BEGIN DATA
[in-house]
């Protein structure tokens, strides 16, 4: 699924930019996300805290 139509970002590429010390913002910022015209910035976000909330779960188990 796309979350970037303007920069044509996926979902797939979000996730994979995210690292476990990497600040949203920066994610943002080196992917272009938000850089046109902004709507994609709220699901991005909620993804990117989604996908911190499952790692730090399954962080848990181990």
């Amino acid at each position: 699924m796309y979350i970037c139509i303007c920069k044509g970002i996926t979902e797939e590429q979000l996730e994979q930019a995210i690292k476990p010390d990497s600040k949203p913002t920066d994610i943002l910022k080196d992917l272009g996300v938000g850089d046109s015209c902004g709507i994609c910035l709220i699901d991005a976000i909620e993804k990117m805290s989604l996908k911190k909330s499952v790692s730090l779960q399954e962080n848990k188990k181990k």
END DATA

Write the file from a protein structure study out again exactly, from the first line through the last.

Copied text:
[in-house]
């Protein structure tokens, strides 16, 4: 699924930019996300805290 139509970002590429010390913002910022015209910035976000909330779960188990 796309979350970037303007920069044509996926979902797939979000996730994979995210690292476990990497600040949203920066994610943002080196992917272009938000850089046109902004709507994609709220699901991005909620993804990117989604996908911190499952790692730090399954962080848990181990």
């Amino acid at each position: 699924m796309y979350i970037c139509i303007c920069k044509g970002i996926t979902e797939e590429q979000l996730e994979q930019a995210i690292k476990p010390d990497s600040k949203p913002t920066d994610i943002l910022k080196d992917l272009g996300v938000g850089d046109s015209c902004g709507i994609c910035l709220i699901d991005a976000i909620e993804k990117m805290s989604l996908k911190k909330s499952v790692s730090l779960q399954e962080n848990k188990k181990k």